When you think about the fact that the original Riddle of the Sphinx game was created by just two people, it tends to strike you as amazing especially when you think about all the research that went into the puzzles and the storyline.  But can the 2003 sequel, Riddle of the Sphinx 2: The Omega Stone (now available as a large file download) impressive just the same with a bigger budget and the same amazing husband & wife team? Now that’s a riddle I can answer.

Continuing the Riddle of the Sphinx storyline, you awaken from your moment with the Ark of the Covenant to find that it has blown your clear across the room. Dr. Gil Blythe, the archaeologist from the first game (played by Jeffery Tobler, one of the game’s creators) is there upon your awaking to tell you some dire news. Blythe has determined that the scroll is pointing to a major event that could mean the end of the world. Now you must travel to various locations around the world and collect artefacts in order to stop this horrible event.

The game’s controls and game play interface is setup much like other adventure games with a 360-degree view of the world and the ability to interact with objects with a click of your mouse. Your cursor, a little pyramid, will change its appearance to indicate your ability to interact with your environment or move in a certain direction.

Your menu system allows access to your basic menu options like save, quit or game options as well as your inventory system. A quick click of your right mouse button will bring up your inventory items on the bottom of the screen during game play for easy access. This allows you to remove and replace items without leaving the game environment.

Interaction with characters in the game is limited to Blythe and your friend, Humphrey (also played by Jeffrey Tobler) who will take you to any location in the game if you hand him a location card. These conversations are triggered live action videos of the characters just talking to you. You don’t get to direction these conversations in any way, except with the items you hand them.

The puzzles in the game require a lot of reading and a lot of note-taking. Most of them required you to remember the information you read in an early document to solve them, so skipping any of the reading in the game is not suggested. Puzzles range from inventory puzzles to code puzzles to memory puzzles. I found that the puzzles’ difficulty levels tended to vary from one to the next as the first puzzle I required a cheat source and the next one I solved within minutes, all on my own.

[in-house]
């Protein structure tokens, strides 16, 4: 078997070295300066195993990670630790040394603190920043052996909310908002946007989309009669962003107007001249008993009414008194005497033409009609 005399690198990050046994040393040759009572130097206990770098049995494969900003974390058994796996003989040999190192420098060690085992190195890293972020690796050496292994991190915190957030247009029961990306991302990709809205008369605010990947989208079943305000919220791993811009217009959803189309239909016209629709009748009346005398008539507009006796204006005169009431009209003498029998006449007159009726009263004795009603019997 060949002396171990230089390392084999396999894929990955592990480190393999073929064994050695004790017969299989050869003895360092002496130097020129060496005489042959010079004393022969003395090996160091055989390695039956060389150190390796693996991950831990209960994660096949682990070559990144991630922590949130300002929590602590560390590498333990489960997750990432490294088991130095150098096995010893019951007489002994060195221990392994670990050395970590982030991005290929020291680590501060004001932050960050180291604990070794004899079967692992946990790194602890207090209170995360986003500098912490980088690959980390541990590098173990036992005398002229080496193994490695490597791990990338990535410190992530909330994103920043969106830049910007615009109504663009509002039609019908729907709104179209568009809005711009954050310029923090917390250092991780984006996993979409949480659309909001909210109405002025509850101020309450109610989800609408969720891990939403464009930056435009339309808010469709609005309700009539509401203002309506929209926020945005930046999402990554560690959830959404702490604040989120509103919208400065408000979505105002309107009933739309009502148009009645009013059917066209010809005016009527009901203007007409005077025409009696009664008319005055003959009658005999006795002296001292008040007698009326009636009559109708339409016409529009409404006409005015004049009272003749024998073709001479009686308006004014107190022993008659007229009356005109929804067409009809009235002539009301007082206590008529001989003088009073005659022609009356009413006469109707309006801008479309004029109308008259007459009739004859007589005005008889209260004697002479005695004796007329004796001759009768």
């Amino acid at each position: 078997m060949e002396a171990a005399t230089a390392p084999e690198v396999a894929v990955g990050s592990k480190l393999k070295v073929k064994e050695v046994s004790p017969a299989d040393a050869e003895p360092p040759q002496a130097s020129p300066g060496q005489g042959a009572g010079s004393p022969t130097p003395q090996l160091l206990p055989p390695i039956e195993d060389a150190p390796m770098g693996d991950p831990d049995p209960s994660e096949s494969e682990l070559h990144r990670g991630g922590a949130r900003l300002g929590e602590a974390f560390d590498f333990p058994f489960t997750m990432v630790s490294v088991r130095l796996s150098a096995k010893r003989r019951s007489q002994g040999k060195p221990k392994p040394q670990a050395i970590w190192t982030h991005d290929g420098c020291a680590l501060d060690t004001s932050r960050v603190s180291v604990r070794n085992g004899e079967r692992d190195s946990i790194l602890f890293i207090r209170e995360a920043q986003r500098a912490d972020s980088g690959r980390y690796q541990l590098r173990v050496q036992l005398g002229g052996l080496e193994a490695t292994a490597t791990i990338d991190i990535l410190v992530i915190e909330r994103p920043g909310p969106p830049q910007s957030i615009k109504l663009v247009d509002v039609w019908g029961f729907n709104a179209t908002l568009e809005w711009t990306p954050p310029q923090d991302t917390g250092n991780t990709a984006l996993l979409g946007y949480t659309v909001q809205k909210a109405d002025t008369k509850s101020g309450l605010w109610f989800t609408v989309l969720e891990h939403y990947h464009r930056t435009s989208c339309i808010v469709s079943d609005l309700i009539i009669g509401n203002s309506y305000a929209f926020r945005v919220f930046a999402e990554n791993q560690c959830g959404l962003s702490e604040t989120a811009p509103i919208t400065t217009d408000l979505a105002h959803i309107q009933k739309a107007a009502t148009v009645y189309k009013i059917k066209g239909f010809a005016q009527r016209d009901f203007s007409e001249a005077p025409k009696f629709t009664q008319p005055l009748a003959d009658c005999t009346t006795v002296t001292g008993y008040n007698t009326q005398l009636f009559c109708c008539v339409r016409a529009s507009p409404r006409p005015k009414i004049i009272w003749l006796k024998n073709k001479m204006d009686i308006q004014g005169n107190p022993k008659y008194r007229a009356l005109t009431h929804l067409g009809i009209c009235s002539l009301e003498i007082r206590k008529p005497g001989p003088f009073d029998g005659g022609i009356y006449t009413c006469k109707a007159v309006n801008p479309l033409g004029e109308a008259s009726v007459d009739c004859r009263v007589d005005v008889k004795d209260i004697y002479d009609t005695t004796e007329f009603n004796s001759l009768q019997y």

While I was quite taken with the first Riddle of the Sphinx game, I can’t say the same for the second, which just seemed to fall flat, from the horrible acting of Jeffrey Tobler as both Blythe and Hump to the impossible to navigate environments.

The graphics are unfortunately very grainy and muddy, which made all the dark environments so impossible to search and navigate. I got lost multiple times in these dark environments and finally had to start counting my clicks forward just so I won’t get lost in the dark anymore. Finding objects in the dark became a huge cursor seeking task because I couldn’t see half of what was in the rooms to begin with. Only the mouse changing helped me figure out that something was there to pick up or interact with. In the long run, it was a shame to see such dark graphics in this game because you can tell a lot of effort that put into the details of each location in order to get them as accurate as possible.

I did find it cute that Hump, the game’s adventuring chauffeur, reminded me a lot of a writer friend, both in looks and personality. Also you can always count on me to be a huge fan of live action actors versus digital actors. Too bad Jeffrey Tobler was just so bad at acting in this game.

The soundtrack was perfect for this adventure game with its Egyptian sounding theme, and unique sound effects and music tracks that would change for each location in the game.  The music really added to some of the creepier and darker environments.

While I had a hard time recommending the first Riddle of the Sphinx game, purely based on the game’s age, I can’t say the same about its sequel. The Omega Stone has not aged gracefully in any way, and I can’t see this game being wonderful back in 2003 either. A player would still have to deal with the dark environment issues and the difficult puzzles back then too.

For similar games, try Riddle of the Sphinx, Cleopatra: Riddle of the Tomb, and Nostradamus: The Last Prophecy.